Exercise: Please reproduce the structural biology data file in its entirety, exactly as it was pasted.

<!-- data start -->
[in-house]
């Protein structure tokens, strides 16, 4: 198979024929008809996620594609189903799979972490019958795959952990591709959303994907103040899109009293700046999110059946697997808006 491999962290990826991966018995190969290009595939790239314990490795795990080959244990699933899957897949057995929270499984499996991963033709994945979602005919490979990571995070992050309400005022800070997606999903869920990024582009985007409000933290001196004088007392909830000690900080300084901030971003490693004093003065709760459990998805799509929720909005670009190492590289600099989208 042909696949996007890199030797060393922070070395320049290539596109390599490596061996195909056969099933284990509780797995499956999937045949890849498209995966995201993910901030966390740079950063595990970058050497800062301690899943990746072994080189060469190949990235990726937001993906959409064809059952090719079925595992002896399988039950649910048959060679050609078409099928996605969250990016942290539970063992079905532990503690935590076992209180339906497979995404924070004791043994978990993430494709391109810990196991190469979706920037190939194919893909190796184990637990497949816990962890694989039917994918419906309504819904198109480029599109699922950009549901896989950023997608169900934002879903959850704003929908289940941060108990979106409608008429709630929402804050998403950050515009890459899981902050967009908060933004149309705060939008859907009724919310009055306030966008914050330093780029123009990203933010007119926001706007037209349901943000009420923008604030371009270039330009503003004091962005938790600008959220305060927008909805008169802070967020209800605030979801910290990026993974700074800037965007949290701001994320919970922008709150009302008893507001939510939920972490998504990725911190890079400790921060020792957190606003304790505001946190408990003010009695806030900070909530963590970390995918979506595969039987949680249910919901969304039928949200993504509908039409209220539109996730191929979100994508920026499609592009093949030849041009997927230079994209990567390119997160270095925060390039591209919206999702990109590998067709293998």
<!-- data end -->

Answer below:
[in-house]
């Protein structure tokens, strides 16, 4: 198979024929008809996620594609189903799979972490019958795959952990591709959303994907103040899109009293700046999110059946697997808006 491999962290990826991966018995190969290009595939790239314990490795795990080959244990699933899957897949057995929270499984499996991963033709994945979602005919490979990571995070992050309400005022800070997606999903869920990024582009985007409000933290001196004088007392909830000690900080300084901030971003490693004093003065709760459990998805799509929720909005670009190492590289600099989208 042909696949996007890199030797060393922070070395320049290539596109390599490596061996195909056969099933284990509780797995499956999937045949890849498209995966995201993910901030966390740079950063595990970058050497800062301690899943990746072994080189060469190949990235990726937001993906959409064809059952090719079925595992002896399988039950649910048959060679050609078409099928996605969250990016942290539970063992079905532990503690935590076992209180339906497979995404924070004791043994978990993430494709391109810990196991190469979706920037190939194919893909190796184990637990497949816990962890694989039917994918419906309504819904198109480029599109699922950009549901896989950023997608169900934002879903959850704003929908289940941060108990979106409608008429709630929402804050998403950050515009890459899981902050967009908060933004149309705060939008859907009724919310009055306030966008914050330093780029123009990203933010007119926001706007037209349901943000009420923008604030371009270039330009503003004091962005938790600008959220305060927008909805008169802070967020209800605030979801910290990026993974700074800037965007949290701001994320919970922008709150009302008893507001939510939920972490998504990725911190890079400790921060020792957190606003304790505001946190408990003010009695806030900070909530963590970390995918979506595969039987949680249910919901969304039928949200993504509908039409209220539109996730191929979100994508920026499609592009093949030849041009997927230079994209990567390119997160270095925060390039591209919206999702990109590998067709293998």